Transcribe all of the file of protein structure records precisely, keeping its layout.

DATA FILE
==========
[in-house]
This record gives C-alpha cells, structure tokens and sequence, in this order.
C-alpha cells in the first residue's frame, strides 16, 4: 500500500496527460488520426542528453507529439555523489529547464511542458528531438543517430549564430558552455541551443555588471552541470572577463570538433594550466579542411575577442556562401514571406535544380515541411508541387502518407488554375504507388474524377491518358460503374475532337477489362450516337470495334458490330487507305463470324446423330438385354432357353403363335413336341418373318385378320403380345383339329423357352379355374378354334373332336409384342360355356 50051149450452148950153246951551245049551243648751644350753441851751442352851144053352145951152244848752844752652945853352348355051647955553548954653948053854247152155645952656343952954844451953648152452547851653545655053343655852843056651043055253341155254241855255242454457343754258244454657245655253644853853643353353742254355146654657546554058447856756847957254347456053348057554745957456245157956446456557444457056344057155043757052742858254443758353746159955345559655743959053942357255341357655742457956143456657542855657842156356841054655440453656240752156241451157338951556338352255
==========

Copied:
[in-house]
This record gives C-alpha cells, structure tokens and sequence, in this order.
C-alpha cells in the first residue's frame, strides 16, 4: 500500500496527460488520426542528453507529439555523489529547464511542458528531438543517430549564430558552455541551443555588471552541470572577463570538433594550466579542411575577442556562401514571406535544380515541411508541387502518407488554375504507388474524377491518358460503374475532337477489362450516337470495334458490330487507305463470324446423330438385354432357353403363335413336341418373318385378320403380345383339329423357352379355374378354334373332336409384342360355356 50051149450452148950153246951551245049551243648751644350753441851751442352851144053352145951152244848752844752652945853352348355051647955553548954653948053854247152155645952656343952954844451953648152452547851653545655053343655852843056651043055253341155254241855255242454457343754258244454657245655253644853853643353353742254355146654657546554058447856756847957254347456053348057554745957456245157956446456557444457056344057155043757052742858254443758353746159955345559655743959053942357255341357655742457956143456657542855657842156356841054655440453656240752156241451157338951556338352255